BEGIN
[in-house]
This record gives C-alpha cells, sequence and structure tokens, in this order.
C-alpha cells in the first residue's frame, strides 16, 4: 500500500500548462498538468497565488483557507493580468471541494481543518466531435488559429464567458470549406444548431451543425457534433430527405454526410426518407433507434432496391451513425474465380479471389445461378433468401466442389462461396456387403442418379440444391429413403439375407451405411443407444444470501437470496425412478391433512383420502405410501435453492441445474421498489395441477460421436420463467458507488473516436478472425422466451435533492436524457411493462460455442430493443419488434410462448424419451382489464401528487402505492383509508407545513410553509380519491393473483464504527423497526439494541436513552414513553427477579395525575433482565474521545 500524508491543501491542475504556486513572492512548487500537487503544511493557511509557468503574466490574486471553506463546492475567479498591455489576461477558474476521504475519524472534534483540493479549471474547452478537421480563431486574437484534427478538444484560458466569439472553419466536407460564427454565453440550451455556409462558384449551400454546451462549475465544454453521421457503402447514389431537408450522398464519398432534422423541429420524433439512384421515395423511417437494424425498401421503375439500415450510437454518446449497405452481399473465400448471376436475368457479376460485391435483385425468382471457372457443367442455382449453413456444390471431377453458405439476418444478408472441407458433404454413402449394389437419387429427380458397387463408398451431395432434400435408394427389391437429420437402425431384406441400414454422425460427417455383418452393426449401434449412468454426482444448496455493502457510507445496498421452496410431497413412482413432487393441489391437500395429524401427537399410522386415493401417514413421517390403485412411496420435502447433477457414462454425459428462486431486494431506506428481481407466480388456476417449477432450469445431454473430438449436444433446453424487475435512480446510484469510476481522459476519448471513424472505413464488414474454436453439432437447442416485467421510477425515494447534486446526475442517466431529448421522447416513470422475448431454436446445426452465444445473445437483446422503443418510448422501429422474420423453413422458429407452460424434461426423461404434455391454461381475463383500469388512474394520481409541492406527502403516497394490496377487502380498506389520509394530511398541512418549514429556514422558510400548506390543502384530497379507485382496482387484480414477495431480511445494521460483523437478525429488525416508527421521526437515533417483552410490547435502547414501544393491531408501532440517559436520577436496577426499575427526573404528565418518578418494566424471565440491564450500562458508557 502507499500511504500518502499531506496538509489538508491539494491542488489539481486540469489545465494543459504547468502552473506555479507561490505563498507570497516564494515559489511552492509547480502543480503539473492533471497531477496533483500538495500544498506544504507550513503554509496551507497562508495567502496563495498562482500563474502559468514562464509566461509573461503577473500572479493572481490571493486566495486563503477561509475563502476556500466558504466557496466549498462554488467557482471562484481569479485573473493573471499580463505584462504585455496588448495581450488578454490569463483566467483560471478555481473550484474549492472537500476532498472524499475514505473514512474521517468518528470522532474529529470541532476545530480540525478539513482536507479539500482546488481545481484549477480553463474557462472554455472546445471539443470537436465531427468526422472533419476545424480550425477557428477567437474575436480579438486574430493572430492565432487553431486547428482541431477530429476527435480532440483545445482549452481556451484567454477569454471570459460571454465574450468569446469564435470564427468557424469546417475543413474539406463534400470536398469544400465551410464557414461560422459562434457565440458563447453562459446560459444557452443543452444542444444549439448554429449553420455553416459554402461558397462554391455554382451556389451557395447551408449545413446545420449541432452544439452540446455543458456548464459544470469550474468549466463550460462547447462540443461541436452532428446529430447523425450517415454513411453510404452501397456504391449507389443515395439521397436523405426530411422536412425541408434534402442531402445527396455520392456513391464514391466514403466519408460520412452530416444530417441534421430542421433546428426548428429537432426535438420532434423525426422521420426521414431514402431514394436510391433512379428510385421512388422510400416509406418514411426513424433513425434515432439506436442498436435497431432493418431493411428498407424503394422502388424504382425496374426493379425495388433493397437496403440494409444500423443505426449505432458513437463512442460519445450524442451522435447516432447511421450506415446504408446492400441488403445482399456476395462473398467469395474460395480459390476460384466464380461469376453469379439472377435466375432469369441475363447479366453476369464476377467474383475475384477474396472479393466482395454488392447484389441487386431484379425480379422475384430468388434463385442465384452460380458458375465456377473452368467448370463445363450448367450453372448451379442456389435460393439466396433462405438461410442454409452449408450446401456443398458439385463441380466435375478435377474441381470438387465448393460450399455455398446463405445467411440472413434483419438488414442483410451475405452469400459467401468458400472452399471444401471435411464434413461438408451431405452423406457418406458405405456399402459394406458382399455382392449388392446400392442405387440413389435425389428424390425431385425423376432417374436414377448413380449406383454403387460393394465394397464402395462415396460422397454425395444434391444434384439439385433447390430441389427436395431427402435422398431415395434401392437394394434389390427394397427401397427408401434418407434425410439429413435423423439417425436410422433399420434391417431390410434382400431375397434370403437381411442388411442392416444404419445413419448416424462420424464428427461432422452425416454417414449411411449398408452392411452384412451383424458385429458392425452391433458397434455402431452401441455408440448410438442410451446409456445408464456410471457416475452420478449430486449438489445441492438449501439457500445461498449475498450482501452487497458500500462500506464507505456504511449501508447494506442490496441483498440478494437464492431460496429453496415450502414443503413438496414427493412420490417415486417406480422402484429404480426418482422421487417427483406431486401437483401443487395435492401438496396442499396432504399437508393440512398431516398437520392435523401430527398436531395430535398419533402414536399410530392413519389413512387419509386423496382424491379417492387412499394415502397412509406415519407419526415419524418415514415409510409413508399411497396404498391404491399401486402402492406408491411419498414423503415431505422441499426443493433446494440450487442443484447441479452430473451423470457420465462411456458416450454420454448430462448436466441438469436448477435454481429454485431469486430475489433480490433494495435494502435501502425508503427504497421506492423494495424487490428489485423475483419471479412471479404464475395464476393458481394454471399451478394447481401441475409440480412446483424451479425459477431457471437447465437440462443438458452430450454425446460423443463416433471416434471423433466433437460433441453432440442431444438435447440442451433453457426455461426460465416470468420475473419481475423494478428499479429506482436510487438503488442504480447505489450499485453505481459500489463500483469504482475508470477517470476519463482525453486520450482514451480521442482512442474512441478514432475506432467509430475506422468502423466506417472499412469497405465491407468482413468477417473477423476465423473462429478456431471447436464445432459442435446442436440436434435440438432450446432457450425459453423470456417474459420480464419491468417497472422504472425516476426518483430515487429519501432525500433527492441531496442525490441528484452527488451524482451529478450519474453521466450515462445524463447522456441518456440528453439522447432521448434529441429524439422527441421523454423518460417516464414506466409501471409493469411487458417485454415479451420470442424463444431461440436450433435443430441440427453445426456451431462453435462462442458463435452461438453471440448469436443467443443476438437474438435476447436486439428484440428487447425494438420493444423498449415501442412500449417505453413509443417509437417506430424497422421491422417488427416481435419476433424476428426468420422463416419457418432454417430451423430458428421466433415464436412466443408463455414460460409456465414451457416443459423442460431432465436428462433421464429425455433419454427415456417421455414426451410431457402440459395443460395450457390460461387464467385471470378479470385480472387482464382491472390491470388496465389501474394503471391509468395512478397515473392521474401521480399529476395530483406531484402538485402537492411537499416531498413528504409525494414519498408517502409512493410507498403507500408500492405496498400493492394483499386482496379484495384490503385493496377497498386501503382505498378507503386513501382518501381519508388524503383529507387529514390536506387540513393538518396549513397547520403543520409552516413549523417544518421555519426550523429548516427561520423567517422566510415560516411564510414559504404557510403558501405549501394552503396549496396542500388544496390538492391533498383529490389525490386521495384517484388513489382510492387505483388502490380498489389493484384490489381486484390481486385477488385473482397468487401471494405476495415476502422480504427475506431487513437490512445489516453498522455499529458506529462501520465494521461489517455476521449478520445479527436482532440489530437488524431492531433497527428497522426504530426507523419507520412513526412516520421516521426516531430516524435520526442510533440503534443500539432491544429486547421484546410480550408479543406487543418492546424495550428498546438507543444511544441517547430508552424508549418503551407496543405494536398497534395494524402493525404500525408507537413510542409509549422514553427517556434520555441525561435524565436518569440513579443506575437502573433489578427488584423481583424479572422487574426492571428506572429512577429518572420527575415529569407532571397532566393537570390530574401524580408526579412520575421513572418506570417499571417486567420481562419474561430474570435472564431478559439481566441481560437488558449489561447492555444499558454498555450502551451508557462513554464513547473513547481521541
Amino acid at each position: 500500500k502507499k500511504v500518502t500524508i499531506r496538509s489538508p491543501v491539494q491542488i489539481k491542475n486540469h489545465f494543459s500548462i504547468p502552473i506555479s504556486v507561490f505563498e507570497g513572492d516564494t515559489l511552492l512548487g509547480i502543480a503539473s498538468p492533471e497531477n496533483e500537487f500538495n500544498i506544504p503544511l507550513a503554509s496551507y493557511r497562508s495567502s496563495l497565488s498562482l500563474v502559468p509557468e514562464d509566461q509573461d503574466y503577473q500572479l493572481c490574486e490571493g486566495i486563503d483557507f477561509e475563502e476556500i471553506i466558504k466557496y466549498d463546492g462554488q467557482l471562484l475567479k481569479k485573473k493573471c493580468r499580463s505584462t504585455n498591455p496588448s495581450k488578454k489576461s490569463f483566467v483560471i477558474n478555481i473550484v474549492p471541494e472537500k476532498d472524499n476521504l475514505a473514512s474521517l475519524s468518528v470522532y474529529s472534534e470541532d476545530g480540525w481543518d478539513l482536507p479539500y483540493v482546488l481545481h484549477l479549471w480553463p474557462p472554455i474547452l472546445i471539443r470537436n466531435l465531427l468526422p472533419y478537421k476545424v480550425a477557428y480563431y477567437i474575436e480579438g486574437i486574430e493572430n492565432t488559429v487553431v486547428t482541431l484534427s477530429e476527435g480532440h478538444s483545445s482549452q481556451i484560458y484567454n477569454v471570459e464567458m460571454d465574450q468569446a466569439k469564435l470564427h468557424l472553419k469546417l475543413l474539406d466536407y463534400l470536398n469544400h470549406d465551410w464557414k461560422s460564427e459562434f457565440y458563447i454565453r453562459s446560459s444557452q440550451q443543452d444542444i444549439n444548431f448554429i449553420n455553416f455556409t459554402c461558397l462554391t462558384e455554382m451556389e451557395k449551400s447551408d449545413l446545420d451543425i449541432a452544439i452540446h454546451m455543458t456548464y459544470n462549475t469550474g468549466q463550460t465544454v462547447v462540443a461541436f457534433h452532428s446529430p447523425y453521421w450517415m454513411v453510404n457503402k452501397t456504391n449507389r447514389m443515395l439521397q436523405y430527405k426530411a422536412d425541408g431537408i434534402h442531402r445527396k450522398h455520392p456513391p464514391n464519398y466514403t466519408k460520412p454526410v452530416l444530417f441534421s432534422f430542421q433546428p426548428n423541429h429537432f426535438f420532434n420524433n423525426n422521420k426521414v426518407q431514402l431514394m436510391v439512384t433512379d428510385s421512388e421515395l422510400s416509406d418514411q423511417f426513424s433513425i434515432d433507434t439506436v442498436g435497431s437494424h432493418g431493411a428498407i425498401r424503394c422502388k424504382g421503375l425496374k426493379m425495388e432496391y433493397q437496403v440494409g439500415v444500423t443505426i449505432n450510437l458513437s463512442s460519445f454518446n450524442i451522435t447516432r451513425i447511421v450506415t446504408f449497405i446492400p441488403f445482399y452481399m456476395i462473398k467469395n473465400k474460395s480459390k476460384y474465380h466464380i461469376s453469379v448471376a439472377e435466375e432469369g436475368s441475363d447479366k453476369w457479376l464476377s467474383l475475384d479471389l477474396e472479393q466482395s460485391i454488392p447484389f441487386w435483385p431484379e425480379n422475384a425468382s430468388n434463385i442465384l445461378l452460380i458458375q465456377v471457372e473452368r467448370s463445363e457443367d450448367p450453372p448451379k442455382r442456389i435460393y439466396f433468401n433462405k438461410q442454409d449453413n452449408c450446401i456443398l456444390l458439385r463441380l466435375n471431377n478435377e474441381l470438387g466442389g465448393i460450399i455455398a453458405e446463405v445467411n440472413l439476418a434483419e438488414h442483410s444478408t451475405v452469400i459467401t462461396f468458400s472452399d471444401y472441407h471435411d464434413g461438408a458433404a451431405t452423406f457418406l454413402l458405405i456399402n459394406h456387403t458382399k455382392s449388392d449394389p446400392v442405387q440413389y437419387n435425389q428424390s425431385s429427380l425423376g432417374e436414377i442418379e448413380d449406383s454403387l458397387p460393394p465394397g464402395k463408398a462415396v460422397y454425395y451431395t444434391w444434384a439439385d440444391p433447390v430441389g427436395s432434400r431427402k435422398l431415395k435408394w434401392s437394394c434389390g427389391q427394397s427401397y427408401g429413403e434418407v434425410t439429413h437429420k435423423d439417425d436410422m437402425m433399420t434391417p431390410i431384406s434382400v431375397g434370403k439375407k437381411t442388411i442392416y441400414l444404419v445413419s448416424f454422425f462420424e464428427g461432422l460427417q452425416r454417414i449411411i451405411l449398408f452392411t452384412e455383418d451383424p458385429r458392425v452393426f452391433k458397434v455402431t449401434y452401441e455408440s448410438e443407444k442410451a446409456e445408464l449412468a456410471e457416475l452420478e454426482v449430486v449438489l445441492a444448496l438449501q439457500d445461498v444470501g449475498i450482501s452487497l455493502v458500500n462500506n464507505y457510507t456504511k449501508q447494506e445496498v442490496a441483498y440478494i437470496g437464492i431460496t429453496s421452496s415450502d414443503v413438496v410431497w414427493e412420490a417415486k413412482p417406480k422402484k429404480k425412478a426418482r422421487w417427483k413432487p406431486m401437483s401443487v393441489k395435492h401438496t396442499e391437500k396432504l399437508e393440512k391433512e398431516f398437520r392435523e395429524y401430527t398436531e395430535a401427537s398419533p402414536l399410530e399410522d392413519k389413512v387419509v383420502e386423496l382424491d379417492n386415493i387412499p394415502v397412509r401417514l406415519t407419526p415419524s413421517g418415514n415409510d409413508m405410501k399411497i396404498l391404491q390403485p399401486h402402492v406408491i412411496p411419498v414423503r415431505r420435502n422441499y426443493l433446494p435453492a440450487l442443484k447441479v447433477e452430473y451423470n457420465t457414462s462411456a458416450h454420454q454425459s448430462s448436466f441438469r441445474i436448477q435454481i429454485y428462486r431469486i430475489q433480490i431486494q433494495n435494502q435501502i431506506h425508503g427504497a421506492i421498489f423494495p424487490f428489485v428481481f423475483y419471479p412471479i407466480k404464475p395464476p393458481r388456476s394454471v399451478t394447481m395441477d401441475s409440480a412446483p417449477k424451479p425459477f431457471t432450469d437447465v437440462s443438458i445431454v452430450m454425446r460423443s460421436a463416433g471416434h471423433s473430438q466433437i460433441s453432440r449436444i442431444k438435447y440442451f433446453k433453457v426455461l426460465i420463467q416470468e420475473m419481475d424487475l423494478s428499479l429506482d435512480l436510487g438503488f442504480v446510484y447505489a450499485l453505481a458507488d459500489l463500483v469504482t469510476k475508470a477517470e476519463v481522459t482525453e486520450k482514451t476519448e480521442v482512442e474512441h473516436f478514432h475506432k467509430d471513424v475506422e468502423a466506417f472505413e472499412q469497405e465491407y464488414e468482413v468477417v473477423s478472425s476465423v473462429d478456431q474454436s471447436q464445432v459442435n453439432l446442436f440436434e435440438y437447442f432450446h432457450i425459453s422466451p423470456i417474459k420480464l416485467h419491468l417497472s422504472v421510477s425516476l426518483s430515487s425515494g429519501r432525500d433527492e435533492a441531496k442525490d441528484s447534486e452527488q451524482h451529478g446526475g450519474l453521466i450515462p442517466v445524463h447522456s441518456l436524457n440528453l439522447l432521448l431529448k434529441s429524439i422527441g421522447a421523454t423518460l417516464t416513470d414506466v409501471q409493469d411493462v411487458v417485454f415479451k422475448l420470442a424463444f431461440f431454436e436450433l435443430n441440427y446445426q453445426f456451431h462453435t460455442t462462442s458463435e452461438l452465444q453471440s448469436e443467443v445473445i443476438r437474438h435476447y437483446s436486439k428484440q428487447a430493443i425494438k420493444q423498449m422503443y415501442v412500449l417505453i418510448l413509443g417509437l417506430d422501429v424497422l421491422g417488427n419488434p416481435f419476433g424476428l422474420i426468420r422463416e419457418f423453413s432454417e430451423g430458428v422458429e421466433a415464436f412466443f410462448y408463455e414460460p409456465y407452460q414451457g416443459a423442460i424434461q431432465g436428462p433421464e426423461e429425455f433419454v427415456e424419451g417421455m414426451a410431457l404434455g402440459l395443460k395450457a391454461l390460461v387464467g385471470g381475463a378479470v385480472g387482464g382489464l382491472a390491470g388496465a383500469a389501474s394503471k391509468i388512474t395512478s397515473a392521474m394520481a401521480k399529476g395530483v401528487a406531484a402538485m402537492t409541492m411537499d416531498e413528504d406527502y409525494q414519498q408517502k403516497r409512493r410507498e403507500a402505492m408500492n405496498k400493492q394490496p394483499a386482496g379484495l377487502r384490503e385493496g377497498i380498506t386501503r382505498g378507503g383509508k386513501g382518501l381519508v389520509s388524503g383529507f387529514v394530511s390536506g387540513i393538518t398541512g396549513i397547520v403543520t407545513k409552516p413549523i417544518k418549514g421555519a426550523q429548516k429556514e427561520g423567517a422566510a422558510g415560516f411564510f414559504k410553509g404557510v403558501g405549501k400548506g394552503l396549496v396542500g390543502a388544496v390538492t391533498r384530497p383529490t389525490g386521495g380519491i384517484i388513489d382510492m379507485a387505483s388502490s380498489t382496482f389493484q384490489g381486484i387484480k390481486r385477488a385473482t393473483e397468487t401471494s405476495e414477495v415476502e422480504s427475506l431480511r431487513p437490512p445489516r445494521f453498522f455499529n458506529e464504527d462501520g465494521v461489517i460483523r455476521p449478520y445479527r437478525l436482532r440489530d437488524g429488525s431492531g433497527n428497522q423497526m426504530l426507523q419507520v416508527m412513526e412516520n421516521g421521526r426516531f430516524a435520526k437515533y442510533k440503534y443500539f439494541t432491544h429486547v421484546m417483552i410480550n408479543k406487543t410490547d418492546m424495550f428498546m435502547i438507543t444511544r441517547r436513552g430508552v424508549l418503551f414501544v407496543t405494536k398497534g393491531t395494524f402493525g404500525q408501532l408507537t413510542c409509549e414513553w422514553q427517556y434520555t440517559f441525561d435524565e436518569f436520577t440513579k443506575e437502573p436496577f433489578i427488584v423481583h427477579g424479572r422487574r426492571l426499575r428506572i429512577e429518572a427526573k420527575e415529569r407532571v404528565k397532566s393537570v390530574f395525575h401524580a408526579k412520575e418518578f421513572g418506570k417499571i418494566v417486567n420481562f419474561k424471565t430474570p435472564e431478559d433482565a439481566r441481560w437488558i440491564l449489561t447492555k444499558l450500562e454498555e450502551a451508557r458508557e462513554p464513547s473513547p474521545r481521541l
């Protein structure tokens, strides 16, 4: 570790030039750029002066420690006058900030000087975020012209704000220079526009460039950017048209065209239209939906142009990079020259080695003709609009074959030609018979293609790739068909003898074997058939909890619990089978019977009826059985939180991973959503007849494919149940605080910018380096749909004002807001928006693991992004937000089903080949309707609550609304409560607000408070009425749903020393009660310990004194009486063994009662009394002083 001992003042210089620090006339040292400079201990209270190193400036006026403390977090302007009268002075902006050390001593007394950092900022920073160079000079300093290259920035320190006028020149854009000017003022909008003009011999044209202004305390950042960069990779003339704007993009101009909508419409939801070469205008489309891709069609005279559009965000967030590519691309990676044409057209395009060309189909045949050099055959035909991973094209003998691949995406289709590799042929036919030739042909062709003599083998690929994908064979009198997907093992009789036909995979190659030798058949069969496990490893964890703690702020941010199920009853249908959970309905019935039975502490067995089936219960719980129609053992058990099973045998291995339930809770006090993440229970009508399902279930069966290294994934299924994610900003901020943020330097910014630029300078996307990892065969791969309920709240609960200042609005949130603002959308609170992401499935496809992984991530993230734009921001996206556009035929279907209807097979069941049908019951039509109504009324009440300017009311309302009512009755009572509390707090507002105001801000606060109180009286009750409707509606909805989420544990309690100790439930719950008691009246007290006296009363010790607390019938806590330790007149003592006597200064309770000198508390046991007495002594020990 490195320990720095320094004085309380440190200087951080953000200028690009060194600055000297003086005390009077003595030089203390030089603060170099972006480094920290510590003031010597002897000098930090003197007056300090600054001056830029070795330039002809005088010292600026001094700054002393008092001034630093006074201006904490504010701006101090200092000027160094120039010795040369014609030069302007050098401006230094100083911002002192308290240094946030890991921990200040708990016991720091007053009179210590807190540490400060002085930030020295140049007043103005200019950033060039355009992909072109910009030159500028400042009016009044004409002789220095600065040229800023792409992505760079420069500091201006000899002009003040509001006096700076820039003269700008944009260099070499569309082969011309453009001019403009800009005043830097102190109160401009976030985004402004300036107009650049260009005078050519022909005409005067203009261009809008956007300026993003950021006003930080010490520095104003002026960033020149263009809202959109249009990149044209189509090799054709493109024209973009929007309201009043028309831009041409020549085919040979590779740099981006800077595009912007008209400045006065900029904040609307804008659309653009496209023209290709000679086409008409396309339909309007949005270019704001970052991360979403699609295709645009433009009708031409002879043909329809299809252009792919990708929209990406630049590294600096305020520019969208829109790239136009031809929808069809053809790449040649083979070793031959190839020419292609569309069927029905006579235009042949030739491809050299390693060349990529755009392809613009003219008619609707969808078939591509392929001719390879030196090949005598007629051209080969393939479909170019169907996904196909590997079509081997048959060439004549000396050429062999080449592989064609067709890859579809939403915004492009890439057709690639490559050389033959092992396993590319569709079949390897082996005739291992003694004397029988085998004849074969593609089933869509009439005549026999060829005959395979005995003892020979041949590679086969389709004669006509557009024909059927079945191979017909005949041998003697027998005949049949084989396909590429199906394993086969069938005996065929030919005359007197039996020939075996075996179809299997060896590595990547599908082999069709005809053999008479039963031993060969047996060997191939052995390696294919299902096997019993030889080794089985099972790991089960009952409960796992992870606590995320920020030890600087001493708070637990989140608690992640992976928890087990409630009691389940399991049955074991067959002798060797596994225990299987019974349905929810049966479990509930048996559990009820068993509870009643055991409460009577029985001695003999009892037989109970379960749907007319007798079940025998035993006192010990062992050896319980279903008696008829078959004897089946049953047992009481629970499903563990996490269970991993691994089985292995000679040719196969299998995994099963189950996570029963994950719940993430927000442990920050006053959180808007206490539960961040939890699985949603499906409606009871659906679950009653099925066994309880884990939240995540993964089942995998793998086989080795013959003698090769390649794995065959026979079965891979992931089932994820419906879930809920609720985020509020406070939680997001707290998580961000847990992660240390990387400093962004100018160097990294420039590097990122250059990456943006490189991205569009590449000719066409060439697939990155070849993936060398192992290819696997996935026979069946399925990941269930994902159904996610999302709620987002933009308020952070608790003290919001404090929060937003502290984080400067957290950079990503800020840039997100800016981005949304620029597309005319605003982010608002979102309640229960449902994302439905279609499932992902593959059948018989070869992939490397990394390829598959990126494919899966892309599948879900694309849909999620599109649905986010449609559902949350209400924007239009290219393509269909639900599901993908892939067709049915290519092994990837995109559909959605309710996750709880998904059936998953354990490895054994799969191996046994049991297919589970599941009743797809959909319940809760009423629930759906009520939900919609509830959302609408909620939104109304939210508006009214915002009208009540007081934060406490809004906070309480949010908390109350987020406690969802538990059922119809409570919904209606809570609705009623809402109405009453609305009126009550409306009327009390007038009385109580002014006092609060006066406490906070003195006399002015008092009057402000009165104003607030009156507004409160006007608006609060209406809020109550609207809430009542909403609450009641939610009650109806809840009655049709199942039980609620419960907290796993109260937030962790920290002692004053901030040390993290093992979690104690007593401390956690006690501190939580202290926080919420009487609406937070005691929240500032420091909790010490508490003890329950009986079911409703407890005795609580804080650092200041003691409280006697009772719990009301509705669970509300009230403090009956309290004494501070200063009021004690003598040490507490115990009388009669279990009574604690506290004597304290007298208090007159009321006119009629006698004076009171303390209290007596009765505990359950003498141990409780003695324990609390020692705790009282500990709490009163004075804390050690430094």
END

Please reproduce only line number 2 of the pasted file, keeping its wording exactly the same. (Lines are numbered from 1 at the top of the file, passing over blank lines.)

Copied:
This record gives C-alpha cells, sequence and structure tokens, in this order.